Your office is probably full of different personalities—some easier to get along with than others. No matter where you work, or what you do, respecting your co-workers is an essential part of being a high-quality professional. Your team is there to support and guide you. But if you don’t treat others with the respect they deserve, you’ll end up struggling all alone. Believe me – a little bit of respect goes a long way! You don’t have to be a pushover. You just need to be considerate and appreciative of those around you.
Think about it: Would you want to work with yourself? If you’re not quite sure of the answer, take this quiz and see if you’re a respectful co-worker.
Read each statement and select an answer that best describes what you would do in the situation. You may not find one that describes you perfectly – so just choose the one that works best.
1. You’re having a hectic morning at home and you know you’re going to be late. Your co-workers will have to pick up the slack until you get there.
a) You call as soon as you realize you’ll be late. You apologize sincerely and let them know when to expect you.
b) In all the chaos, you forget to call, which you know has probably upset your co-workers. You decide to stop and pick up some donuts on the way in – who can stay mad when you’re arriving with treats?
c) You know you’re co-workers are going to give you a hard time about being late so you don’t bother calling. When you arrive, you tell them every detail of your crazy morning – just so they know it was beyond your control.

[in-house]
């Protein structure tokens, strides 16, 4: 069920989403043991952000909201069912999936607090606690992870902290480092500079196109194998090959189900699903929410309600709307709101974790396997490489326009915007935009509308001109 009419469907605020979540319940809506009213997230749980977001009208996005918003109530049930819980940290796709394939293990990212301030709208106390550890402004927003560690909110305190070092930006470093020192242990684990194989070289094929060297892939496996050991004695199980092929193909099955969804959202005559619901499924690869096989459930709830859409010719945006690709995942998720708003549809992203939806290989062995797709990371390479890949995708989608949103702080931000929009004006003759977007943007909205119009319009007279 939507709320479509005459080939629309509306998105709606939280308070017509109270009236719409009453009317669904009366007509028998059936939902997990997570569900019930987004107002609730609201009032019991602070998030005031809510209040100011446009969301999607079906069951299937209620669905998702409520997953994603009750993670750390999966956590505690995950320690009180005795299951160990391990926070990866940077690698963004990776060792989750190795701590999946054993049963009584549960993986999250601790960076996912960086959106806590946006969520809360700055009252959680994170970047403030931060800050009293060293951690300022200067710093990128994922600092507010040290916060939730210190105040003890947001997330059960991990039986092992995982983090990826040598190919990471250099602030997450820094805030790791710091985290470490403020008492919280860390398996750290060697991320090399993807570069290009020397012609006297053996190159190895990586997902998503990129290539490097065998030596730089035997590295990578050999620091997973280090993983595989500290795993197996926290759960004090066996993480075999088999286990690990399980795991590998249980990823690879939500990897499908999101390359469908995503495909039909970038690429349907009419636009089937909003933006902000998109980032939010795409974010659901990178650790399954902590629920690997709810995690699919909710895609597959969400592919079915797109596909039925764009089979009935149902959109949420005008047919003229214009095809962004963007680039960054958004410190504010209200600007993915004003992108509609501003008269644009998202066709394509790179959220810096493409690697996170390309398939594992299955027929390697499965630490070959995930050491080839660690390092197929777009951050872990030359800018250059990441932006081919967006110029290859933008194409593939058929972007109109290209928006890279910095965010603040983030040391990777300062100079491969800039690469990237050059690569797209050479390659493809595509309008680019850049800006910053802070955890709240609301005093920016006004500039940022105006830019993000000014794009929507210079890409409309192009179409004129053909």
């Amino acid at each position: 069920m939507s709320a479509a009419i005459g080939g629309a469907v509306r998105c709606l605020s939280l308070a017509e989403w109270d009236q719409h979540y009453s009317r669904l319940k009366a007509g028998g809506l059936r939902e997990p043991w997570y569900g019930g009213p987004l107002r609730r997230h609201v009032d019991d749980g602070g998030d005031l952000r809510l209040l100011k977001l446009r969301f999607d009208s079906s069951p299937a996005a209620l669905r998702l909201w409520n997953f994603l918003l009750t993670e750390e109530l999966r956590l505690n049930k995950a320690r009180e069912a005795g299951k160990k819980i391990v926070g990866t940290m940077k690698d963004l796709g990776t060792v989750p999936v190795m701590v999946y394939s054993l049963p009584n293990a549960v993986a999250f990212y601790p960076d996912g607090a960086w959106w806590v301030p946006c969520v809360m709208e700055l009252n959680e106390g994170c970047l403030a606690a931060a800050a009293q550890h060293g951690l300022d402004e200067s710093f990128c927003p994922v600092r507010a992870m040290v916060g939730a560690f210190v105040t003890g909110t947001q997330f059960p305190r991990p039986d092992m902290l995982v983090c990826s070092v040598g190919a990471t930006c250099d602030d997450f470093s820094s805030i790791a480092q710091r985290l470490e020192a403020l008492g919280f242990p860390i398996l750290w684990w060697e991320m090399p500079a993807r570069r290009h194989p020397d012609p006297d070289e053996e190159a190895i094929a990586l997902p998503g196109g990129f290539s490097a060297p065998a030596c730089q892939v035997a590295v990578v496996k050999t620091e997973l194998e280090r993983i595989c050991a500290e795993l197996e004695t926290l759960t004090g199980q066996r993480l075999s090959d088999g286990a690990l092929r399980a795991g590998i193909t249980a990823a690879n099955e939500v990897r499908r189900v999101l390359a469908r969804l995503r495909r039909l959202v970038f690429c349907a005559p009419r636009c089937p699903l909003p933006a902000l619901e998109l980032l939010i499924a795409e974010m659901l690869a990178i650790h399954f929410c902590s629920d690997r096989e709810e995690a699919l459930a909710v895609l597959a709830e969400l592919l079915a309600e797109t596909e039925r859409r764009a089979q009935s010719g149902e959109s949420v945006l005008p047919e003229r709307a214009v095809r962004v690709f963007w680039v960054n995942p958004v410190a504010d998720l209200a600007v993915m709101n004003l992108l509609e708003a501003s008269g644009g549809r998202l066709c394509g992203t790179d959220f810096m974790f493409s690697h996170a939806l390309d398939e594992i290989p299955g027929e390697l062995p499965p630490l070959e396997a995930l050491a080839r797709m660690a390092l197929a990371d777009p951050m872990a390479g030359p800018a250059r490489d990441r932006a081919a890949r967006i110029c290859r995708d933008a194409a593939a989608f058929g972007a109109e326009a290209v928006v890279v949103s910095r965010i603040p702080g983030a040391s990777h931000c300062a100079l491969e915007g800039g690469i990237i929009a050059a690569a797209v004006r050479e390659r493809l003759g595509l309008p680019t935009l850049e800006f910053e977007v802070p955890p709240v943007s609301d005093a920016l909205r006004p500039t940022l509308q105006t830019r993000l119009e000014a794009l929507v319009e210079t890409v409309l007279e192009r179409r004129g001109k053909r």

2. Because of a mistake you made, your entire department has to stay late reworking a project. You…
a) Make an effort to apologize to everyone directly, and then work especially hard to get the project completed quickly.
b) Laugh it off – mistakes happen. It’s best to keep the mood light and positive.
c) Explain how the mistake was not really your fault. Why should you take all the blame for this?
3. Your office shares one supply closet that is always messy and disorganized. When you go to pick up some Post-its, you…
a) Take a few minutes to tidy up and make sure you’re not contributing to the problem.
b) Ask one of the interns clean it up – after all, they’re supposed to be learning all angles of business!
c) Grab what you need and go. It’s not your problem. Maybe later you’ll post a note that says something like, “Your mom doesn’t work here! Pick up after yourself!”
4. Your sister is going through a difficult break up. She is calling you at work looking for support and guidance, which is very distracting to your co-workers. You…
a) Talk with her for a minute and then acknowledge that you are at work and not available to chat. You make arrangements to call her on your break.
b) Whisper quietly at your desk. Your co-workers will never know.
c) Chat as long as your sister needs. This is family after all. Your co-workers should understand.